Anyway, a huge (and Bold) THANK YOU on behalf of all WD readers to ‘you know who you are’.
It’s very much appreciated, WD.
There were four speakers at the event held at the Financial Times Building, Southwark Bridge, London. Two were representatives from Investment Trusts and two were writers from the Investors Chronicle.
1) Harry Nimmo - Standard Life Investments UK Smaller Companies (OEIC and Investment Trust)
This fund has an extremely impressive track record and has returned over 500% between 2003 and 2016.
The fund invests in companies with a market cap of less than £1.7bn. The fund believes that smaller companies have greater potential to grow than the already huge FTSE100 companies. The fund therefore consists of a mix of FTSE350 companies and AIM stocks.
Algy Hall from the Investors Chronicle has reposted a blog on the Investors Chronicle website: 'How to invest like a small-cap star' (28/9/2016) which explains Nimmo's investment strategy:
The fund identifies various themes which they believe are possible hot growth areas. These are currently:
- Companion animals (Dechra Pharmaceuticals, CVS)
- Listed IFAs (Brooks MacDonald, Mattioli Woods)
- Digitisation of Government processes (Kainos, Gamma)
- Internet security/Regulation (NCC, FDM)
- Premium food and drink (Fevertree and Cranswick)
- Global/UK brands (Ted Baker, Joules).
2) Algy Hall - Investors Chronicle
Algy Hall is the Tips Editor at the Investors Chronicle and also contributes the weekly stock screening article. He is a big fan of Jim Slater's book ‘The Zulu Principle’ [Editor's note: You can find a copy of this in ‘Wheelie’s Bookshop’ - ideal Xmas present to yourself !!] and spoke about the importance of the Price-Earnings -to-Growth (PEG) ratio.
The PEG ratio attempts to assess what investors are being asked to pay for both a company's current earnings today and for the anticipated growth of those earnings in the future.
According to The Zulu Principle if a company has a PEG ratio of less than 1 then it is worth researching further.
Two things to bear in mind:
- Similar to a low PE ratio, a low PEG ratio may also be an indication of a bombed out, poor performing company.
- Ensure you check that the company is not cyclical.
The PEG ratio should only form a small part of the overall investment case and these other factors should also be considered before reaching a purchasing decision:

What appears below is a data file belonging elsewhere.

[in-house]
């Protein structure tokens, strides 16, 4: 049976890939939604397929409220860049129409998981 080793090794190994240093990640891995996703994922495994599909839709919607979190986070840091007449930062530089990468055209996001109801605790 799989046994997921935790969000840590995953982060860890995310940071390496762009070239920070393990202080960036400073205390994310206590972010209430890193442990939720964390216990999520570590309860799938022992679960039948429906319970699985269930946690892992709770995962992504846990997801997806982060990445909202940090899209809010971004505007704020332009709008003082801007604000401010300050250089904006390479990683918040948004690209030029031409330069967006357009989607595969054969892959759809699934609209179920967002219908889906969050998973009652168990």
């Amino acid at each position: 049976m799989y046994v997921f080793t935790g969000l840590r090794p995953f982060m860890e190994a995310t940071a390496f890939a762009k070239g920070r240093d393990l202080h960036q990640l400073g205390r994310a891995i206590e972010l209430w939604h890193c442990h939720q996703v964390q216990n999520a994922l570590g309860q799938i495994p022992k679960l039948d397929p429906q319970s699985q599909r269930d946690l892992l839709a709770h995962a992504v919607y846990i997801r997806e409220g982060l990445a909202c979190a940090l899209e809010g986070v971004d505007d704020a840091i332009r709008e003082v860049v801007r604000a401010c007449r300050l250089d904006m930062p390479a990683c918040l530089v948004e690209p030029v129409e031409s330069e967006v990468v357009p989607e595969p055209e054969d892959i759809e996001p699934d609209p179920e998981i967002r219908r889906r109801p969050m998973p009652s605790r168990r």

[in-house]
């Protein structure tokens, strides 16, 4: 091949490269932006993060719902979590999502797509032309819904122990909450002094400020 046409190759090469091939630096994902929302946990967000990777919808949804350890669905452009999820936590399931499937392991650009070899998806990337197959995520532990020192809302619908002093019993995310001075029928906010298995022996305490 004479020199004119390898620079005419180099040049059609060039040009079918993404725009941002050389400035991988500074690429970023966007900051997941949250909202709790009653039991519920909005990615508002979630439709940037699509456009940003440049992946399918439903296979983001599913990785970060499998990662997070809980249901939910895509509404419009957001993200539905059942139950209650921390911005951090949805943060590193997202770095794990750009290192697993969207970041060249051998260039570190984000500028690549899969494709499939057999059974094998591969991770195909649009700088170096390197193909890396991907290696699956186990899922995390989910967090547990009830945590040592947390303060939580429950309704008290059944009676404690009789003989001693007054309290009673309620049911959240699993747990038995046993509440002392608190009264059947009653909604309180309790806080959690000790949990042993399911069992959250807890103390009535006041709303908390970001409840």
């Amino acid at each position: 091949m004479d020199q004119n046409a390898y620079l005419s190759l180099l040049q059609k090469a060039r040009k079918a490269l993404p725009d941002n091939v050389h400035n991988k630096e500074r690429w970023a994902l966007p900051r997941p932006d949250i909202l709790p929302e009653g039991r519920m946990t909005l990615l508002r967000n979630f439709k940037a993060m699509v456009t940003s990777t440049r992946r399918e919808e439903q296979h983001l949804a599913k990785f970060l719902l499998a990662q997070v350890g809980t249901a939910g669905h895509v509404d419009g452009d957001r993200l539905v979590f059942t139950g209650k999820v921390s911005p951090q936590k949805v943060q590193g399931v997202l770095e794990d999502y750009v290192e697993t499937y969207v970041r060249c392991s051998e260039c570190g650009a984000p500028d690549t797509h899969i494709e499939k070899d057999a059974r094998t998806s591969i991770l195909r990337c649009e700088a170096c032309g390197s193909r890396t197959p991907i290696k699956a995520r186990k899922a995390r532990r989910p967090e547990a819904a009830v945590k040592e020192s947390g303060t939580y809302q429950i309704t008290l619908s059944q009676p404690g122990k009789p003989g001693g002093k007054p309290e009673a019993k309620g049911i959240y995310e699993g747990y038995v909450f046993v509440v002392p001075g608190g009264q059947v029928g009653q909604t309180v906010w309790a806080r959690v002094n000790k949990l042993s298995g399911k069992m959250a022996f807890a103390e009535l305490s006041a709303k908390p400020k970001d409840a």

- Cash conversion
- Strong return on capital
- Good margins
- Momentum (earnings and price)
- Director buying
- Confident outlook
- Attractive dividend yield and dividend record
- Sales growth driving earnings growth
- Balance sheet strength.
3) John Baron - Investors Chronicle Investment Trust columnist
John Baron spoke about the global economic environment and the current investment risks and opportunities.
He has six Investment Trust (IT) portfolios. The breakdown of two of the portfolios (income and growth) are published monthly in the Investors Chronicle.
His growth portfolio consists of 20 ITs split over the following areas:
- UK shares
- International shares
- Themes (Biotech, energy, mining, commodities, technology, private equity)
- Commercial Property.
He has returned 195% since 2009 and 13.9% so far this year.
His thoughts on current opportunities and threats:
- Reduce bond holdings.
- Go overweight into smaller companies.
- Be selective and add to commodities and precious metals - Golden Prospect Precious Metals (GPM).
- Biotech offers good long term opportunities - International Biotechnology Trust (IBT).
- Technology - Herald (HRI).
- Commercial property is good - Standard Life Property Income (SLI) and TR Property (TRY).
- Be careful geographically: USA is too expensive at the moment, Japan is ok - JPMorgan Japan Smaller Companies (JPS).
4) Catherine Flood - Scottish Mortgage Investment Trust PLC (Baillie Gifford)
Catherine Flood spoke about the Scottish Mortgage Investment Trust which attempts to identify excellent companies and then stick with them regardless of how big they get (a classic Warren Buffet buy and hold strategy). The Trust therefore holds companies like Amazon, Tesla and Facebook.
She identified the various areas that the Trust was looking to invest in. These are:
- Online retail
- Changing media habits
- Internet of things
- Transformational healthcare
- Great western brands
- Changing model of enterprise IT.
The trust has returned 92.2% over 5 years and 239.4% over 10 years.
Their biggest holdings are: Amazon, Illumina, Inditex, Tesla, Tencent, Baidu, Facebook, Alibaba, Alphabet, Atlas Copco, BASF, Netflix, Apple and ARM.
6 Things that I learnt from the event
- For an investor with limited funds Investment Trusts provide an ideal tool to invest in specific sectors of the market.
- Because Investment Trusts invest in many different companies they provide more diversification (and possibly less risk) than individual stock picking.
- The Investment Trusts mentioned above are actively managed and therefore they research every company they invest in so I do not have to.
- It is important to pay attention to the overall make up of my investment portfolio. In particular sector, geographical area and the weighting of each individual holding.
- I need to take care to ensure my future purchases are from a growth area of the market.
- Keep buying small companies.
Hope you found this helpful, regards Anon.
In Anon’s article above he mentions the PEG Ratio - the WheelieBlog below gives more detail about this: